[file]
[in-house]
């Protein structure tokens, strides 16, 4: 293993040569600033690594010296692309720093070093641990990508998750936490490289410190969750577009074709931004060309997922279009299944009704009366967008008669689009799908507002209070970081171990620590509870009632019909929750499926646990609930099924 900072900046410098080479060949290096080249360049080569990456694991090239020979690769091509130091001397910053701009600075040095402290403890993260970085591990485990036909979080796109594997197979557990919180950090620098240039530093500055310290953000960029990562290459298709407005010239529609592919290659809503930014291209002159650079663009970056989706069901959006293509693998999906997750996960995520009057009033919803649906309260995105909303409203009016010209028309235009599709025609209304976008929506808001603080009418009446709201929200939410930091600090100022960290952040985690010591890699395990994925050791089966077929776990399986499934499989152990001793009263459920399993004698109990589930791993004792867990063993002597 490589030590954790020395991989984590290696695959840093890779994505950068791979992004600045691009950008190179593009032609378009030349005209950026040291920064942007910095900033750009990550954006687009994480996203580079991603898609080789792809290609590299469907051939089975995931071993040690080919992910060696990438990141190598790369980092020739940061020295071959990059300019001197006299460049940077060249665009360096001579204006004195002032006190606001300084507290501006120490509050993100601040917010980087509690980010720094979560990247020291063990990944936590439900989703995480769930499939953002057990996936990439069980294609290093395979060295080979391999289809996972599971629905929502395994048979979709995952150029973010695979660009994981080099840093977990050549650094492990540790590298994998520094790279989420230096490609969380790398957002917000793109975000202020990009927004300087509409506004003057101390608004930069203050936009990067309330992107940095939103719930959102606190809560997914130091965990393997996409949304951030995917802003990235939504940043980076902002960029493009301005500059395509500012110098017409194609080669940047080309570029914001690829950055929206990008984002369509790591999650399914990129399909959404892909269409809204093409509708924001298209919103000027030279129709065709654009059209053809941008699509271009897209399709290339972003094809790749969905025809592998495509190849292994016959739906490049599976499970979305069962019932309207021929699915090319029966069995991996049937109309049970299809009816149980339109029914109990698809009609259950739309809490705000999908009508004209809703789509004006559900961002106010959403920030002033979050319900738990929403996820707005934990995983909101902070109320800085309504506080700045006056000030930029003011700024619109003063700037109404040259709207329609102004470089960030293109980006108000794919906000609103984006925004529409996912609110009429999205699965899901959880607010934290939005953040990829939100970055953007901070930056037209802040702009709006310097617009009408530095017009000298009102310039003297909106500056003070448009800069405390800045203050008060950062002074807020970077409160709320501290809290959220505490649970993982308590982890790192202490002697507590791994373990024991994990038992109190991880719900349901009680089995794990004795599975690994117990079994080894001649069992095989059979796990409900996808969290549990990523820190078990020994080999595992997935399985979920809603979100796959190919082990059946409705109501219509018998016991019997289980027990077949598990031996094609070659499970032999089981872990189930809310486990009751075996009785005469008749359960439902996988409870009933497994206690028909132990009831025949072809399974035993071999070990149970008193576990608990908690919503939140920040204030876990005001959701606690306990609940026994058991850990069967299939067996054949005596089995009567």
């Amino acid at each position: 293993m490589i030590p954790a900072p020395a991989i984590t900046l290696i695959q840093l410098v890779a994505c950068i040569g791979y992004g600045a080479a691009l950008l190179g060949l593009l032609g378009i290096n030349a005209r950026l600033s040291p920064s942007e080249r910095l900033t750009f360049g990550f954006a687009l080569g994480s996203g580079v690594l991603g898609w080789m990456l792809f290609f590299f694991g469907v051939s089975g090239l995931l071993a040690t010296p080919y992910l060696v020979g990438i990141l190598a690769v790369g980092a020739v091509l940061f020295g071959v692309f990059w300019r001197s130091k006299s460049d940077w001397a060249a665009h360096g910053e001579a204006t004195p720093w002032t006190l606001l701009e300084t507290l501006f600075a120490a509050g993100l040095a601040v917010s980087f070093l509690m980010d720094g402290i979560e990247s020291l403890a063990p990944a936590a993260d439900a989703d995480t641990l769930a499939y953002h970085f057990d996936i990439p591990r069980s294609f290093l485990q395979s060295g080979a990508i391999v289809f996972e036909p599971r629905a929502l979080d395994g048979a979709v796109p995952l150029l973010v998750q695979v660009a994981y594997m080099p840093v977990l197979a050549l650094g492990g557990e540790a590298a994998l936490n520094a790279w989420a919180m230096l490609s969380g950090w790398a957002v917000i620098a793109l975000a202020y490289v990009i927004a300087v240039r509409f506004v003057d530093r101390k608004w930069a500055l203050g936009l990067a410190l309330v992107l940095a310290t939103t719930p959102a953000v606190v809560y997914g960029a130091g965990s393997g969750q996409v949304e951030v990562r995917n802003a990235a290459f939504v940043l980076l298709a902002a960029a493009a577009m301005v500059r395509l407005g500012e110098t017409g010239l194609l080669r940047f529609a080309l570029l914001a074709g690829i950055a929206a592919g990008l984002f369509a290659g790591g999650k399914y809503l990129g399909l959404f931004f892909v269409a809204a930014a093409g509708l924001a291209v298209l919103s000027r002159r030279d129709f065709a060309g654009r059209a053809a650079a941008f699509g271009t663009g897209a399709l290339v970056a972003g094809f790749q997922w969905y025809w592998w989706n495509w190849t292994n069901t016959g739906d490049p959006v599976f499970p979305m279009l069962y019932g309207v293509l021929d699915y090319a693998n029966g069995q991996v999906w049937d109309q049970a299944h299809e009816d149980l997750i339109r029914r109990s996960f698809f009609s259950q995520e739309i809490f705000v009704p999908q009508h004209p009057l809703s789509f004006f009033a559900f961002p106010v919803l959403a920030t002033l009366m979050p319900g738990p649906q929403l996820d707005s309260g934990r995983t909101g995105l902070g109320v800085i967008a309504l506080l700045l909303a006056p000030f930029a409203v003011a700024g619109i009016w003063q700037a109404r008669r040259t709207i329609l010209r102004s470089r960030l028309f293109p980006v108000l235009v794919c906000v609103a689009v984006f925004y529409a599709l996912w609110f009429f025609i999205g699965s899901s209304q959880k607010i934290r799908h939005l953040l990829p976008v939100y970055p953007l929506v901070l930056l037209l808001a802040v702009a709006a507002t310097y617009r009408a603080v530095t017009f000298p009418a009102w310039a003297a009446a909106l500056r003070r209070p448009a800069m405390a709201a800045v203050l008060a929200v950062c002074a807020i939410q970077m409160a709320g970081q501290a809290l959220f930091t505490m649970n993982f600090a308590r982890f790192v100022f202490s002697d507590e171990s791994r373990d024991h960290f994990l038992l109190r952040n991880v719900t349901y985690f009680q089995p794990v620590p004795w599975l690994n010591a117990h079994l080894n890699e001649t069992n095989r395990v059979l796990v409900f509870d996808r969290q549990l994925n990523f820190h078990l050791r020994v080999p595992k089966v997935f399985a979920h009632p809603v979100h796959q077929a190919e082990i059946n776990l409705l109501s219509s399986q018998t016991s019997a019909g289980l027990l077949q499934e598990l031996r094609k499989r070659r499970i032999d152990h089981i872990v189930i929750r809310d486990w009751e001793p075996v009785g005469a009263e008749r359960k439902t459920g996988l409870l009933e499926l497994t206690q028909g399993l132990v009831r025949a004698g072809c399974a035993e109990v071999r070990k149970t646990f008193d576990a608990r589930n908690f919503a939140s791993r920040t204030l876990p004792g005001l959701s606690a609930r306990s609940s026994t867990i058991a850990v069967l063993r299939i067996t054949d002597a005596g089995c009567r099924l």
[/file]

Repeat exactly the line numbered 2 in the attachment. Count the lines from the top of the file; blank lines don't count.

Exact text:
């Protein structure tokens, strides 16, 4: 293993040569600033690594010296692309720093070093641990990508998750936490490289410190969750577009074709931004060309997922279009299944009704009366967008008669689009799908507002209070970081171990620590509870009632019909929750499926646990609930099924 900072900046410098080479060949290096080249360049080569990456694991090239020979690769091509130091001397910053701009600075040095402290403890993260970085591990485990036909979080796109594997197979557990919180950090620098240039530093500055310290953000960029990562290459298709407005010239529609592919290659809503930014291209002159650079663009970056989706069901959006293509693998999906997750996960995520009057009033919803649906309260995105909303409203009016010209028309235009599709025609209304976008929506808001603080009418009446709201929200939410930091600090100022960290952040985690010591890699395990994925050791089966077929776990399986499934499989152990001793009263459920399993004698109990589930791993004792867990063993002597 490589030590954790020395991989984590290696695959840093890779994505950068791979992004600045691009950008190179593009032609378009030349005209950026040291920064942007910095900033750009990550954006687009994480996203580079991603898609080789792809290609590299469907051939089975995931071993040690080919992910060696990438990141190598790369980092020739940061020295071959990059300019001197006299460049940077060249665009360096001579204006004195002032006190606001300084507290501006120490509050993100601040917010980087509690980010720094979560990247020291063990990944936590439900989703995480769930499939953002057990996936990439069980294609290093395979060295080979391999289809996972599971629905929502395994048979979709995952150029973010695979660009994981080099840093977990050549650094492990540790590298994998520094790279989420230096490609969380790398957002917000793109975000202020990009927004300087509409506004003057101390608004930069203050936009990067309330992107940095939103719930959102606190809560997914130091965990393997996409949304951030995917802003990235939504940043980076902002960029493009301005500059395509500012110098017409194609080669940047080309570029914001690829950055929206990008984002369509790591999650399914990129399909959404892909269409809204093409509708924001298209919103000027030279129709065709654009059209053809941008699509271009897209399709290339972003094809790749969905025809592998495509190849292994016959739906490049599976499970979305069962019932309207021929699915090319029966069995991996049937109309049970299809009816149980339109029914109990698809009609259950739309809490705000999908009508004209809703789509004006559900961002106010959403920030002033979050319900738990929403996820707005934990995983909101902070109320800085309504506080700045006056000030930029003011700024619109003063700037109404040259709207329609102004470089960030293109980006108000794919906000609103984006925004529409996912609110009429999205699965899901959880607010934290939005953040990829939100970055953007901070930056037209802040702009709006310097617009009408530095017009000298009102310039003297909106500056003070448009800069405390800045203050008060950062002074807020970077409160709320501290809290959220505490649970993982308590982890790192202490002697507590791994373990024991994990038992109190991880719900349901009680089995794990004795599975690994117990079994080894001649069992095989059979796990409900996808969290549990990523820190078990020994080999595992997935399985979920809603979100796959190919082990059946409705109501219509018998016991019997289980027990077949598990031996094609070659499970032999089981872990189930809310486990009751075996009785005469008749359960439902996988409870009933497994206690028909132990009831025949072809399974035993071999070990149970008193576990608990908690919503939140920040204030876990005001959701606690306990609940026994058991850990069967299939067996054949005596089995009567």